Venezuela's many private broadcasters operate alongside state-run radio and TV.
State telecom firm Cantv operates a multichannel TV platform via the Venesat 1 satellite. Digital terrestrial TV is being rolled out.
Former President Chavez was accused of creating an intimidating climate for journalists, while some private media were accused of being involved in the opposition movement against him.
Officials have used legal channels to close down opposition TV and radio networks, says Reporters Without Borders. Under President Chavez, dozens of TV and radio stations had their licences revoked.
Globovision, the sole remaining opposition TV station, was sold in 2013. The new owners said the network's editorial line would change.
A law on "social responsibility" gives the government the power to control radio and TV content, says Freedom House.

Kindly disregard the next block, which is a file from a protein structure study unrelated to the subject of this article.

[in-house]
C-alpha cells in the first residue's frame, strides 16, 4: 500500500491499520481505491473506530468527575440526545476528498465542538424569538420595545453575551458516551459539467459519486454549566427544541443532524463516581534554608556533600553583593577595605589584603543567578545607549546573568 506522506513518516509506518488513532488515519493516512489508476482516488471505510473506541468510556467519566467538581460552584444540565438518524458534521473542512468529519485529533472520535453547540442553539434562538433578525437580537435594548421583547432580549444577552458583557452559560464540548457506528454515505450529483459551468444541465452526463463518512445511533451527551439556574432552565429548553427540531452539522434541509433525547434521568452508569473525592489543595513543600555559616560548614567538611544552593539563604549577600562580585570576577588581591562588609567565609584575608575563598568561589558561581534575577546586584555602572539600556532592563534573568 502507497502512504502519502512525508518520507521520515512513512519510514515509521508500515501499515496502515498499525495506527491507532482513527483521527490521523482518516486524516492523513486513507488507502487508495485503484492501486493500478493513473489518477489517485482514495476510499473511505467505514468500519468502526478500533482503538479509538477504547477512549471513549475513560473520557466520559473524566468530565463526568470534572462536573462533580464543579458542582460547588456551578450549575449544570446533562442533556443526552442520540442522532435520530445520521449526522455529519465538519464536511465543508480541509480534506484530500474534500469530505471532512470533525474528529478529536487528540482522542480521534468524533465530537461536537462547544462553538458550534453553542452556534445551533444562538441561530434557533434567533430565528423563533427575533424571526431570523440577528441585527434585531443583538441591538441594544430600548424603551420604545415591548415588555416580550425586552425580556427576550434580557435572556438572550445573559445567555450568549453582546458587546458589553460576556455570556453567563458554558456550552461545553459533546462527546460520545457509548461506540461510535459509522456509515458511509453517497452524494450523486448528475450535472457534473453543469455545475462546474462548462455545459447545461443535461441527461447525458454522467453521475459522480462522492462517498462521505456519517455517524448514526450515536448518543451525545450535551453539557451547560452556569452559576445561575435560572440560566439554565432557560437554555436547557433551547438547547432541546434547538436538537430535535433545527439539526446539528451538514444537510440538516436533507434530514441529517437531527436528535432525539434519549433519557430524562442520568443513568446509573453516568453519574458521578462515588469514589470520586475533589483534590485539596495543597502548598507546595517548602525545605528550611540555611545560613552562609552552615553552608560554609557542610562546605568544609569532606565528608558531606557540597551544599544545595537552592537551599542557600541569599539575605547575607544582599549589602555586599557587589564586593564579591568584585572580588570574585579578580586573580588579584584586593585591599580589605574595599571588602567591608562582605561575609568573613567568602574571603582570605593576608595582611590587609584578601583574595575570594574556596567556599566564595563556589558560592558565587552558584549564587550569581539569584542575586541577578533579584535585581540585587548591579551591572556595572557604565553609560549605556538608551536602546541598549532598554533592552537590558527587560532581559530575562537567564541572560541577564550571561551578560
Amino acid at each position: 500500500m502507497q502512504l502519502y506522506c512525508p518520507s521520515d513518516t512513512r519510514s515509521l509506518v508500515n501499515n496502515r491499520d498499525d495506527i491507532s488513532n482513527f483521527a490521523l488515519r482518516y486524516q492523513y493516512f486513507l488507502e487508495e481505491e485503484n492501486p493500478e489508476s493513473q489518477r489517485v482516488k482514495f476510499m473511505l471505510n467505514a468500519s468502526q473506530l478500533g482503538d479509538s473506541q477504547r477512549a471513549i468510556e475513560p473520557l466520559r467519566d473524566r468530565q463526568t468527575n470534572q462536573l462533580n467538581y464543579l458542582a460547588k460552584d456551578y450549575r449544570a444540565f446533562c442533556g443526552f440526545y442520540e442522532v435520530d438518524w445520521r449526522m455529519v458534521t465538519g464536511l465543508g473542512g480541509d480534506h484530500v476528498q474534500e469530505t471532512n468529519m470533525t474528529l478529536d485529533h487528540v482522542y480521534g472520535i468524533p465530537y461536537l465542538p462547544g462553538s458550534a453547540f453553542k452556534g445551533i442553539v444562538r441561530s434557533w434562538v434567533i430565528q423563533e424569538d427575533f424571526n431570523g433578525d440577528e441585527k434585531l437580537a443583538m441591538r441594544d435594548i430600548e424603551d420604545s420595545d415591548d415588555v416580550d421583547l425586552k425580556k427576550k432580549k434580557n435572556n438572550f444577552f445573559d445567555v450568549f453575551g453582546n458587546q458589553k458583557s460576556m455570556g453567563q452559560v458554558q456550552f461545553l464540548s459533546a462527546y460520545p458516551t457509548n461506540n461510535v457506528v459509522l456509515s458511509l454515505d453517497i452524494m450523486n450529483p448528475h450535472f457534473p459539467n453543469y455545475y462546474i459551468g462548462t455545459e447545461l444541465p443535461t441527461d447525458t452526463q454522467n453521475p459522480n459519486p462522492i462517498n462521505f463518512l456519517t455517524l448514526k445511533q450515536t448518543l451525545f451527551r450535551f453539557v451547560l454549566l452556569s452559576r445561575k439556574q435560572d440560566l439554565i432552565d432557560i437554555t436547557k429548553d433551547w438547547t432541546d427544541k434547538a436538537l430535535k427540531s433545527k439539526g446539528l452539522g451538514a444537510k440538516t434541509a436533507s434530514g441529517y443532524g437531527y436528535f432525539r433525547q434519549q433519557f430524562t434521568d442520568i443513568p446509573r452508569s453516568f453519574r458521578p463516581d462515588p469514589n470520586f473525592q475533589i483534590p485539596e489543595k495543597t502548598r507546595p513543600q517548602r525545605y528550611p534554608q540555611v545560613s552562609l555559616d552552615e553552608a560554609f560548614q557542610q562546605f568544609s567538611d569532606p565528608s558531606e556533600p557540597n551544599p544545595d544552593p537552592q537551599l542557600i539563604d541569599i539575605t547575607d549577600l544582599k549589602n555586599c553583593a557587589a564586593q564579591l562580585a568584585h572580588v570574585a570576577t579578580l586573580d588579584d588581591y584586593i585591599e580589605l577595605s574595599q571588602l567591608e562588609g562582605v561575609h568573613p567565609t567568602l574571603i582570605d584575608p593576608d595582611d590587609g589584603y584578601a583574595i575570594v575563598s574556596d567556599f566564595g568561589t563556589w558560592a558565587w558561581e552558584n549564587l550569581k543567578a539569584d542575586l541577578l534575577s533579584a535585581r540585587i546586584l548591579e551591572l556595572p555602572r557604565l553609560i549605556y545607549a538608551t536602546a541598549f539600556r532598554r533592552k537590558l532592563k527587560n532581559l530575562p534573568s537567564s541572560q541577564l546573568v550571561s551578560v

Venezuela is the main shareholder in Telesur, a Caracas-based pan-American TV. Governments with a stake in the venture are all left wing or left of centre.
There were 12 million internet users by June 2012 (Internetworldstats.com). Of these, more than 9.6 million had Facebook accounts. Top officials, government bodies and state media use Twitter. Plaxed.com and Venesocial.com are home-grown social media sites.
- El Nacional - Caracas-based daily
- Ultimas Noticias - Caracas-based daily
- El Universal - Caracas-based daily, English-language pages
- El Mundo - Caracas-based evening daily
- Panorama - Maracaibo-based daily
- El Carabobeno - Valencia-based daily
- Venezolana de Television - state-run
- Televen - private
- Venevision - private
- Globovision - private
- Telesur - Caracas-based pan-American TV
- Radio Nacional de Venezuela - state-run, runs 15 stations
- Union Radio Noticias - commercial news network
- Agencia Venezolana de Noticias (AVN) - state-run